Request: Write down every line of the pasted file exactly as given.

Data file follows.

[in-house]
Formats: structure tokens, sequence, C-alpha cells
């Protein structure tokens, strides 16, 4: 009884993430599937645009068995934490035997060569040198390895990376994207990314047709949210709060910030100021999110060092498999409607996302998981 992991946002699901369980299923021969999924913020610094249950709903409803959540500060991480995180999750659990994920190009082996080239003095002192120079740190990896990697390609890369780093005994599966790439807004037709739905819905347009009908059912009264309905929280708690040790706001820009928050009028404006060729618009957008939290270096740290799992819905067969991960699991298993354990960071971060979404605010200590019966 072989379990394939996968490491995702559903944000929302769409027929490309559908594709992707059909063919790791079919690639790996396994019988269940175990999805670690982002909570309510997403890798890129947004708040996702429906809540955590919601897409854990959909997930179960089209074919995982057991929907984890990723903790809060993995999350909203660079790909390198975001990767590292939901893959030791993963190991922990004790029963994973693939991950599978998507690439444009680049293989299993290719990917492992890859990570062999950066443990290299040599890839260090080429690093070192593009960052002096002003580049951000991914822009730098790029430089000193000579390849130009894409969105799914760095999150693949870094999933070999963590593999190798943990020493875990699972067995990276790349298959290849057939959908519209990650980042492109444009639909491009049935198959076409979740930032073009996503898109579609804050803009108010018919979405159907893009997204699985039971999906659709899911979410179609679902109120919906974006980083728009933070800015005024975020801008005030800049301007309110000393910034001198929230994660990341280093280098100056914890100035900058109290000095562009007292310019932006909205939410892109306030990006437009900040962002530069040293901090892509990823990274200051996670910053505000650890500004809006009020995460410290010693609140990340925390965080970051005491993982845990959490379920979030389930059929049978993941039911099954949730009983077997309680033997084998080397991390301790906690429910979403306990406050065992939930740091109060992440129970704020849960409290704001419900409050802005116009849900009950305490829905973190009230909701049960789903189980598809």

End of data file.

[in-house]
Formats: structure tokens, sequence, C-alpha cells
């Protein structure tokens, strides 16, 4: 009884993430599937645009068995934490035997060569040198390895990376994207990314047709949210709060910030100021999110060092498999409607996302998981 992991946002699901369980299923021969999924913020610094249950709903409803959540500060991480995180999750659990994920190009082996080239003095002192120079740190990896990697390609890369780093005994599966790439807004037709739905819905347009009908059912009264309905929280708690040790706001820009928050009028404006060729618009957008939290270096740290799992819905067969991960699991298993354990960071971060979404605010200590019966 072989379990394939996968490491995702559903944000929302769409027929490309559908594709992707059909063919790791079919690639790996396994019988269940175990999805670690982002909570309510997403890798890129947004708040996702429906809540955590919601897409854990959909997930179960089209074919995982057991929907984890990723903790809060993995999350909203660079790909390198975001990767590292939901893959030791993963190991922990004790029963994973693939991950599978998507690439444009680049293989299993290719990917492992890859990570062999950066443990290299040599890839260090080429690093070192593009960052002096002003580049951000991914822009730098790029430089000193000579390849130009894409969105799914760095999150693949870094999933070999963590593999190798943990020493875990699972067995990276790349298959290849057939959908519209990650980042492109444009639909491009049935198959076409979740930032073009996503898109579609804050803009108010018919979405159907893009997204699985039971999906659709899911979410179609679902109120919906974006980083728009933070800015005024975020801008005030800049301007309110000393910034001198929230994660990341280093280098100056914890100035900058109290000095562009007292310019932006909205939410892109306030990006437009900040962002530069040293901090892509990823990274200051996670910053505000650890500004809006009020995460410290010693609140990340925390965080970051005491993982845990959490379920979030389930059929049978993941039911099954949730009983077997309680033997084998080397991390301790906690429910979403306990406050065992939930740091109060992440129970704020849960409290704001419900409050802005116009849900009950305490829905973190009230909701049960789903189980598809």